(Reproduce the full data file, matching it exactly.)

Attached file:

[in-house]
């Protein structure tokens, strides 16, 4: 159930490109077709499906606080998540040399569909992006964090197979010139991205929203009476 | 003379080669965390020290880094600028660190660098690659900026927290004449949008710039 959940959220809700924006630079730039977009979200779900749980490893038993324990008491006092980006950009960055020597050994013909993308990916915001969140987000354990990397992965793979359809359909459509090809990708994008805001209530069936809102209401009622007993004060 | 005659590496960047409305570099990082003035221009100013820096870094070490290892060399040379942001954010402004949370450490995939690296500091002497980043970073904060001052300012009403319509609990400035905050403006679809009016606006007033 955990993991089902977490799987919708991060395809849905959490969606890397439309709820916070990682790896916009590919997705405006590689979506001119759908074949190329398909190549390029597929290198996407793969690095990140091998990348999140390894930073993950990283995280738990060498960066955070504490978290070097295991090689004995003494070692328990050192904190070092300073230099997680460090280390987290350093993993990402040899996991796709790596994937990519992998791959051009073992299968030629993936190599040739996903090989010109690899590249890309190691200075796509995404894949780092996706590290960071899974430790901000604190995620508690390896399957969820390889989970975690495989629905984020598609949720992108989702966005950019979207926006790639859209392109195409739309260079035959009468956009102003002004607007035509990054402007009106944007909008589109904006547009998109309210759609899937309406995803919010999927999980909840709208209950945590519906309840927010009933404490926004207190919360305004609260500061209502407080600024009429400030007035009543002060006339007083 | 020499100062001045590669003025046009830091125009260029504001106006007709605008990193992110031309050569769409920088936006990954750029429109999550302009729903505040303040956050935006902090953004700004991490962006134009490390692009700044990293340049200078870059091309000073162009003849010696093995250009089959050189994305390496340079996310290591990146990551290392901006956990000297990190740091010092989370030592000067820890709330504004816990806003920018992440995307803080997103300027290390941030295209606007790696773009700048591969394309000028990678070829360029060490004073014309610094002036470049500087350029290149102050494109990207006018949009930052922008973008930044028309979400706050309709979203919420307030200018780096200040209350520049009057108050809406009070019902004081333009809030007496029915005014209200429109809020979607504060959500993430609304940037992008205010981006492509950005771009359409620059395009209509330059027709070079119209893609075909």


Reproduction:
[in-house]
């Protein structure tokens, strides 16, 4: 159930490109077709499906606080998540040399569909992006964090197979010139991205929203009476 | 003379080669965390020290880094600028660190660098690659900026927290004449949008710039 959940959220809700924006630079730039977009979200779900749980490893038993324990008491006092980006950009960055020597050994013909993308990916915001969140987000354990990397992965793979359809359909459509090809990708994008805001209530069936809102209401009622007993004060 | 005659590496960047409305570099990082003035221009100013820096870094070490290892060399040379942001954010402004949370450490995939690296500091002497980043970073904060001052300012009403319509609990400035905050403006679809009016606006007033 955990993991089902977490799987919708991060395809849905959490969606890397439309709820916070990682790896916009590919997705405006590689979506001119759908074949190329398909190549390029597929290198996407793969690095990140091998990348999140390894930073993950990283995280738990060498960066955070504490978290070097295991090689004995003494070692328990050192904190070092300073230099997680460090280390987290350093993993990402040899996991796709790596994937990519992998791959051009073992299968030629993936190599040739996903090989010109690899590249890309190691200075796509995404894949780092996706590290960071899974430790901000604190995620508690390896399957969820390889989970975690495989629905984020598609949720992108989702966005950019979207926006790639859209392109195409739309260079035959009468956009102003002004607007035509990054402007009106944007909008589109904006547009998109309210759609899937309406995803919010999927999980909840709208209950945590519906309840927010009933404490926004207190919360305004609260500061209502407080600024009429400030007035009543002060006339007083 | 020499100062001045590669003025046009830091125009260029504001106006007709605008990193992110031309050569769409920088936006990954750029429109999550302009729903505040303040956050935006902090953004700004991490962006134009490390692009700044990293340049200078870059091309000073162009003849010696093995250009089959050189994305390496340079996310290591990146990551290392901006956990000297990190740091010092989370030592000067820890709330504004816990806003920018992440995307803080997103300027290390941030295209606007790696773009700048591969394309000028990678070829360029060490004073014309610094002036470049500087350029290149102050494109990207006018949009930052922008973008930044028309979400706050309709979203919420307030200018780096200040209350520049009057108050809406009070019902004081333009809030007496029915005014209200429109809020979607504060959500993430609304940037992008205010981006492509950005771009359409620059395009209509330059027709070079119209893609075909």